Agricultural Sector and Marketing Reforms – eNAM, Model APMC Act, Eco Survey Reco, etc.

Opportunity for agri-reforms in Punjab


From UPSC perspective, the following things are important :

Prelims level: Geo-tagging

Mains level: Paper 3- Agri-reforms in Punjab


It is no secret that Punjab, once the frontrunner of Indian agriculture, is struggling to retain its dynamism.

Need to diversify

  • While Punjab ranked at the top of major Indian states in terms of per capita income during 1967-68 to 2002-03, it has slipped below the 13th position.
  • Punjab’s agricultural growth rate, at 5.7 per cent, was more than double the country’s average of 2.3 per cent during 1971-72 to 1985-86.
  • This has reversed between 2005 and 2019 with Punjab at 1.9 per cent and India at 3.7 per cent.
  • Agriculture least diversified state: With almost 85 per cent of the gross cropped area under wheat and rice, agriculture is least diversified in the state. 
  • Mandi transactions cost about 8.5 per cent of the MSP, the highest in the country, making Punjab wheat and rice less competitive.

What explains low diversification in agriculture?

  • Policies: Guaranteed MSP for wheat and paddy, backed by assured procurement, free power and highly subsidised fertilisers, has disincentivised diversification.
  • Political economy: The political economy around wheat and rice is so intense that any effort to address its distortionary impact is met with fierce opposition by vested interest groups.

How to recalibrate Punjab agriculture towards higher, sustainable growth?

  • Augment livestock and milk processing: While fruits and vegetables account for 7.4 per cent of the value of the output of agriculture and allied sectors, livestock accounts for 31.5 per cent and fisheries less than 1 per cent.
  • The state has the highest per capita availability of milk but it can process less than 20 per cent of it.
  •  Promoting mega parks for value addition in fruits and vegetables, milk, and other livestock products through medium and small enterprises will strengthen its competitiveness.
  • Strengthen market for seed potato: It is also a significant player in seed potato and with the right package of practices, traceability systems, and infrastructure, the market for Punjab seed potato can be strengthened.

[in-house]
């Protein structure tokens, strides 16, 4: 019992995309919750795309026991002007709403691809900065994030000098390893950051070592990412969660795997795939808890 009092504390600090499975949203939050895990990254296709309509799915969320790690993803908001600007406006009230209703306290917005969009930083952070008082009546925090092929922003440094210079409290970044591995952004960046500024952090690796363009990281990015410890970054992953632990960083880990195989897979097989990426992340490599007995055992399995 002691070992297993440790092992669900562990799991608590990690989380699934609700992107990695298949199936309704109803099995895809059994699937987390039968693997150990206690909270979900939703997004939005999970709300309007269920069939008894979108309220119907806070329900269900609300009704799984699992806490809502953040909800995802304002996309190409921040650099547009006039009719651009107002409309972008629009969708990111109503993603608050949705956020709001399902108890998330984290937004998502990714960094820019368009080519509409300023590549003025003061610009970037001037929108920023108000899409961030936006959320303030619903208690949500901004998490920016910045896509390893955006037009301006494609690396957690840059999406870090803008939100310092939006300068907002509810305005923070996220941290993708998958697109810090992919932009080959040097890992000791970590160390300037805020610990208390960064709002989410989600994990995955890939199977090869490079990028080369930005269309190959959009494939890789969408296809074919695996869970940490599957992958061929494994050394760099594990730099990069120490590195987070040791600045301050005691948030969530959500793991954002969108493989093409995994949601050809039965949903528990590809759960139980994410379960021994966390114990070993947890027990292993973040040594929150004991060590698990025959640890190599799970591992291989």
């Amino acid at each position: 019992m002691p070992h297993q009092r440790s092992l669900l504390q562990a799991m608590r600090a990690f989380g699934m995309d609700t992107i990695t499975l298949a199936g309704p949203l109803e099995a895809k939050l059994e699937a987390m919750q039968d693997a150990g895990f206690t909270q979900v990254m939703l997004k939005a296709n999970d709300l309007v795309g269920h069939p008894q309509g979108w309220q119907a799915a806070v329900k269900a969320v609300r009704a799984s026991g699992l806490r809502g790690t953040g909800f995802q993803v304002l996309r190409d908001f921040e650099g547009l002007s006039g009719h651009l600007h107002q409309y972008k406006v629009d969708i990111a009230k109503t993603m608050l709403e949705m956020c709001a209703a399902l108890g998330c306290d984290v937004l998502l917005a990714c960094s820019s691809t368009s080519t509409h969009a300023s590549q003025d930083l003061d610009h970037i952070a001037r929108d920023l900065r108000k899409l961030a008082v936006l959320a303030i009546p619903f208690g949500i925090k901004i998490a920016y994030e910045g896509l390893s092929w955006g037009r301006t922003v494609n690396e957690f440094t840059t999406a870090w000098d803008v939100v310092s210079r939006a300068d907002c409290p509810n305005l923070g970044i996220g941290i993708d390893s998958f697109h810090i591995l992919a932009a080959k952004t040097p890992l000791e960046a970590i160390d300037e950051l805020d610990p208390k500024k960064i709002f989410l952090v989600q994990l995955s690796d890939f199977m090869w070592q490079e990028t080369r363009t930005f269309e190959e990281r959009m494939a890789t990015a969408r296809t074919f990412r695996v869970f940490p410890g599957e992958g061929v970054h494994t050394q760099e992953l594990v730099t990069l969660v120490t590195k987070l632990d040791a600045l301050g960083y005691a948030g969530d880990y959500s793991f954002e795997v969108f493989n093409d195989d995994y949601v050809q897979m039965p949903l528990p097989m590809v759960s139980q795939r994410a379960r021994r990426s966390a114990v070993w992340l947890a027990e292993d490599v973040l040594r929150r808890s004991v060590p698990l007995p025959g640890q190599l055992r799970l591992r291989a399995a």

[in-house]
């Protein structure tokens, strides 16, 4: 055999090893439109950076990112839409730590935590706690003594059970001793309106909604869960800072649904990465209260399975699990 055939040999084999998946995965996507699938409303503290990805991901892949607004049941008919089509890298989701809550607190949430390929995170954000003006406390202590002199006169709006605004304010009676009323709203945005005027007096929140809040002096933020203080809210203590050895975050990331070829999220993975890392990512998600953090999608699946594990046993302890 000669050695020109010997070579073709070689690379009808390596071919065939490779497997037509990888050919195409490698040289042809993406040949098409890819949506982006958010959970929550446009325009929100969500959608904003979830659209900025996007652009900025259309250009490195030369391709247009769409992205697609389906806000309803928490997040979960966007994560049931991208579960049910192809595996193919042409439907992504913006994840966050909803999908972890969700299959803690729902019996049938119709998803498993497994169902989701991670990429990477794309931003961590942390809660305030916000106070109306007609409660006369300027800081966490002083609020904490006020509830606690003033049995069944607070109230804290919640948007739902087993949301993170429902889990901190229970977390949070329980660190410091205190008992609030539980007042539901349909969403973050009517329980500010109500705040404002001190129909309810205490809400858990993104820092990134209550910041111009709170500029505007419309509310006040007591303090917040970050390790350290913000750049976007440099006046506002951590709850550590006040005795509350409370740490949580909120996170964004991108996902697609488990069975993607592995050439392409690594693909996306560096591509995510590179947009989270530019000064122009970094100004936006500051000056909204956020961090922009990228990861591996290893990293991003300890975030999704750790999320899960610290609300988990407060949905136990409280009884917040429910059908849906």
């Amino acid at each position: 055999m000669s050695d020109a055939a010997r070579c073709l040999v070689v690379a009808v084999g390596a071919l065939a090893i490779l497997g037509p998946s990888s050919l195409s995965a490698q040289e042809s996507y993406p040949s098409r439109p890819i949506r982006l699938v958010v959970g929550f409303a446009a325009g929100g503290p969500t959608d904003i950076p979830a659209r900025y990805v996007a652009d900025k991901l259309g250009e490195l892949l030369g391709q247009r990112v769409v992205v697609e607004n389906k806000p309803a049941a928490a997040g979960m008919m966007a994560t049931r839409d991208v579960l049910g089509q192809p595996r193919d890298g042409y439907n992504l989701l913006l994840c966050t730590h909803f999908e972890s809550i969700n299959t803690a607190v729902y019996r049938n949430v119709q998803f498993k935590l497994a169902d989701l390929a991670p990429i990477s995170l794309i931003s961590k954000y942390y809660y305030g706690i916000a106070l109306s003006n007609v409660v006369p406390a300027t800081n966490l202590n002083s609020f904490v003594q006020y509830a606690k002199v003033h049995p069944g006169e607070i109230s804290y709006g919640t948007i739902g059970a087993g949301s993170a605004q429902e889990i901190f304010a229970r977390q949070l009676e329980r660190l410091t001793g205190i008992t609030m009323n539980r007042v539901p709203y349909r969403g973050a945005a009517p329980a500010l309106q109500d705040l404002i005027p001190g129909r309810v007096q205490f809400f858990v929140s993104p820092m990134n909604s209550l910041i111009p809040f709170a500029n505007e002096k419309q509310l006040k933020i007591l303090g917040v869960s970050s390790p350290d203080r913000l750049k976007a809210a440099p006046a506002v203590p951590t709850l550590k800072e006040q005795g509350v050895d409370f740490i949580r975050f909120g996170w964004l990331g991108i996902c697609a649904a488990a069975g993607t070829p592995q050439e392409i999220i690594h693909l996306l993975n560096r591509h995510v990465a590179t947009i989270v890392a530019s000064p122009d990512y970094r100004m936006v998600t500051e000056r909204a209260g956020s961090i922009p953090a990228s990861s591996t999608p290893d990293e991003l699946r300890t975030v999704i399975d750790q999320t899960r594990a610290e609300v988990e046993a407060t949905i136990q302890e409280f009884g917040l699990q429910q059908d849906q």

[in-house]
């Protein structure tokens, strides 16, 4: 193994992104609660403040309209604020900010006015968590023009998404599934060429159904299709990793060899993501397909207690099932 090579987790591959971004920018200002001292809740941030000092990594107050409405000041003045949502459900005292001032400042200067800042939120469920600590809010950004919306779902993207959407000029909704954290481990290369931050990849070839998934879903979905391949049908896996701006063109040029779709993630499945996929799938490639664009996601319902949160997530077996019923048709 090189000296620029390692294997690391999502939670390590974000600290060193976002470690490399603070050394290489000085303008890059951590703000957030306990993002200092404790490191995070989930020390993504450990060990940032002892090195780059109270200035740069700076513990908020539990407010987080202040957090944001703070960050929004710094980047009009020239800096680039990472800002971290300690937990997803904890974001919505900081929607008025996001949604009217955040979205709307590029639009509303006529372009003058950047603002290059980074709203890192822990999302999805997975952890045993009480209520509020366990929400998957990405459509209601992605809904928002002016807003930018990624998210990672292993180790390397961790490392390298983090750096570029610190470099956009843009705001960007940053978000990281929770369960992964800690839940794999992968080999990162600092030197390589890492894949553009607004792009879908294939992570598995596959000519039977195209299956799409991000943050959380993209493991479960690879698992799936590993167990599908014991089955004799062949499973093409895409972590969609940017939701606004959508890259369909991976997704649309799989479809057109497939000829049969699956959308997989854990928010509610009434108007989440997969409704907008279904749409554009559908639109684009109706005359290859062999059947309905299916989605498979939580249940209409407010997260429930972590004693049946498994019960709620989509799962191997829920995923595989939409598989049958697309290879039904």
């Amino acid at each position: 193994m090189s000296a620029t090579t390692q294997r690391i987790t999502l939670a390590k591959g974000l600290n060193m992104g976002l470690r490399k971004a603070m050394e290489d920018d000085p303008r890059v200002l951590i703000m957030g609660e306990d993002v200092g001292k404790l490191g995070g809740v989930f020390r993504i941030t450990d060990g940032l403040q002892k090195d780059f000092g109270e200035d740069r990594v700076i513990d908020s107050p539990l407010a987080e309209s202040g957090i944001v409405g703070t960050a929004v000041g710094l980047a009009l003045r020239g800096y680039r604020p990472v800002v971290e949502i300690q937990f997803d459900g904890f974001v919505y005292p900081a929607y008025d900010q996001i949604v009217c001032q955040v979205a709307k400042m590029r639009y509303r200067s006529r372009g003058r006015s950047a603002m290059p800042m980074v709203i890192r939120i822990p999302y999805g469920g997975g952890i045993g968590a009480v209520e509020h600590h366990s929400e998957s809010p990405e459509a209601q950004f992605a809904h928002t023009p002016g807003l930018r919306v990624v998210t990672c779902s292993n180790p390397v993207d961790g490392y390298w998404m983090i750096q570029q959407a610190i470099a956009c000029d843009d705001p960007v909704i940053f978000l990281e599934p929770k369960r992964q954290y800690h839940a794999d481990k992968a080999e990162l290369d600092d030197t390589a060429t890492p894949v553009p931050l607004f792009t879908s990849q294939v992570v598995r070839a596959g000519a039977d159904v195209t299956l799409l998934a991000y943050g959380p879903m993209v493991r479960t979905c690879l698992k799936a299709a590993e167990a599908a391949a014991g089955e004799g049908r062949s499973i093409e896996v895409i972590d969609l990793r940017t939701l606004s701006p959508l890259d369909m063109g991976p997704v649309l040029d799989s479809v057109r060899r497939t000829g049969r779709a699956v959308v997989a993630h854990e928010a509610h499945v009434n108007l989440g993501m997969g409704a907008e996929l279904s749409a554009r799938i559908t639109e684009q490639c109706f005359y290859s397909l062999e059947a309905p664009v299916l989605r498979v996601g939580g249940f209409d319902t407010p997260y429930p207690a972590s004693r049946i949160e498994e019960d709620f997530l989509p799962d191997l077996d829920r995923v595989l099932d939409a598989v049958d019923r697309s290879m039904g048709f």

• Scaling up alternative marketing channel: Alternative marketing channels for fruits and vegetables such as direct marketing, contract farming, and exports have been in place but these models need to be scaled up with the right ecosystem.
  • Shift to demand-driven agriculture: Punjab needs to switch from supply-driven agriculture to demand-driven agriculture.
  • The demand for fisheries, poultry, dairy, and fruits and vegetables is increasing way faster than the demand for wheat and rice.
  • Rationalise mandi charges:  Rationalising mandi charges to not more than 3 per cent will attract private sector investments in building efficient value chains.
  • Rationalise subsidies: Time-bound incentives in the form of freight subsidies for exporters of high-value agri-produce, tax exemptions for the processing of perishable commodities for value chain players would be more rational than the overloaded subsidies of urea and free power.
  • Use technology and start-up revolution: Punjab should leverage the start-up revolution that is unfolding in India, and use technology to ensure optimal utilisation of resources, expand markets, and augment farmers’ income.
  • Geo-tagging of farms can address concerns related to long-term leasing of land that is critical for large-scale investments and enable vibrant agricultural land markets.
  • Innovations in supply chain management, be it automated grain silos or state-of-art herd management will not only optimise the use of resources but also bring in traceability of farms and animals, early monitoring and prevention of disease outbreaks, and contain value chain losses.

How to manage financial resources?

  • Rationalise urea subsidy: It should rationalise its fertiliser subsidy regime by moving towards cash transfers on a per hectare basis and free up fertiliser prices.
  • Include urea in nutrient-based subsidy scheme: If that’s not possible, then urea should be included in the nutrient-based subsidy scheme.
  • Bring soluble fertiliser under subsidy: Bring soluble fertilisers under subsidy, which will enhance fertiliser use efficiency through fertigation.
  • This will also help reap environmental gains.
  • Rationalise food subsidy: Food subsidy can also be rationalised through direct cash transfers replacing PDS, as Punjab is a grain surplus state.


Both environmental and financial sustainability concerns related to business-as-usual farming in Punjab call for a rebooting strategy.

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